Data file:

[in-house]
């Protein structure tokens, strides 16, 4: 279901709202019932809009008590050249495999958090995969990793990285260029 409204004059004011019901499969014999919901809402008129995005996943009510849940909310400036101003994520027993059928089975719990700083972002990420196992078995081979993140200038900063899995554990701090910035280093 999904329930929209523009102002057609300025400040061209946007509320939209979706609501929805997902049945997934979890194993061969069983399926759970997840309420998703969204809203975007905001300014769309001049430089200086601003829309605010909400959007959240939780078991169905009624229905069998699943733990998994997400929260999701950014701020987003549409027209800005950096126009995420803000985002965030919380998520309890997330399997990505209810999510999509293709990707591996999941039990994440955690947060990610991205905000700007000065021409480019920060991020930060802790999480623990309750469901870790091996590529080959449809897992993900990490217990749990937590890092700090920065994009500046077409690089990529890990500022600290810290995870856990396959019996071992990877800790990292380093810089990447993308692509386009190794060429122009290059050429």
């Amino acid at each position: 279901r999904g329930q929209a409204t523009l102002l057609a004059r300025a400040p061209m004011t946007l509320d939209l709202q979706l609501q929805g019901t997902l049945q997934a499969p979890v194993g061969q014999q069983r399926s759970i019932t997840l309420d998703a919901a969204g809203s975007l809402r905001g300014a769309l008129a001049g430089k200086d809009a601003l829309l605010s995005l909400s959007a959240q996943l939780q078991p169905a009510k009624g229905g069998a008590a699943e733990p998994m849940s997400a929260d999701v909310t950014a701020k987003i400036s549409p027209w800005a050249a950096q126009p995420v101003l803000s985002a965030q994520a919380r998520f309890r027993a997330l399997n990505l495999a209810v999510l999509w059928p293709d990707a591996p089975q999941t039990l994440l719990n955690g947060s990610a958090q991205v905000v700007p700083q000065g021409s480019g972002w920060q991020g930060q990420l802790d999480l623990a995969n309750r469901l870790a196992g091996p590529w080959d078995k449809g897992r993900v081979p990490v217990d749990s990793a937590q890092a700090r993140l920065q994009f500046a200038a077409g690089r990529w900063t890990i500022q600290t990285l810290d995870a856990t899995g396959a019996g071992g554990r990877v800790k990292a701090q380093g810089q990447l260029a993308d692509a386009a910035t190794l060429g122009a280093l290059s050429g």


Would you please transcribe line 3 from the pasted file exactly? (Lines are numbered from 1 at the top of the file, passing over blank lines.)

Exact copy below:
């Amino acid at each position: 279901r999904g329930q929209a409204t523009l102002l057609a004059r300025a400040p061209m004011t946007l509320d939209l709202q979706l609501q929805g019901t997902l049945q997934a499969p979890v194993g061969q014999q069983r399926s759970i019932t997840l309420d998703a919901a969204g809203s975007l809402r905001g300014a769309l008129a001049g430089k200086d809009a601003l829309l605010s995005l909400s959007a959240q996943l939780q078991p169905a009510k009624g229905g069998a008590a699943e733990p998994m849940s997400a929260d999701v909310t950014a701020k987003i400036s549409p027209w800005a050249a950096q126009p995420v101003l803000s985002a965030q994520a919380r998520f309890r027993a997330l399997n990505l495999a209810v999510l999509w059928p293709d990707a591996p089975q999941t039990l994440l719990n955690g947060s990610a958090q991205v905000v700007p700083q000065g021409s480019g972002w920060q991020g930060q990420l802790d999480l623990a995969n309750r469901l870790a196992g091996p590529w080959d078995k449809g897992r993900v081979p990490v217990d749990s990793a937590q890092a700090r993140l920065q994009f500046a200038a077409g690089r990529w900063t890990i500022q600290t990285l810290d995870a856990t899995g396959a019996g071992g554990r990877v800790k990292a701090q380093g810089q990447l260029a993308d692509a386009a910035t190794l060429g122009a280093l290059s050429g």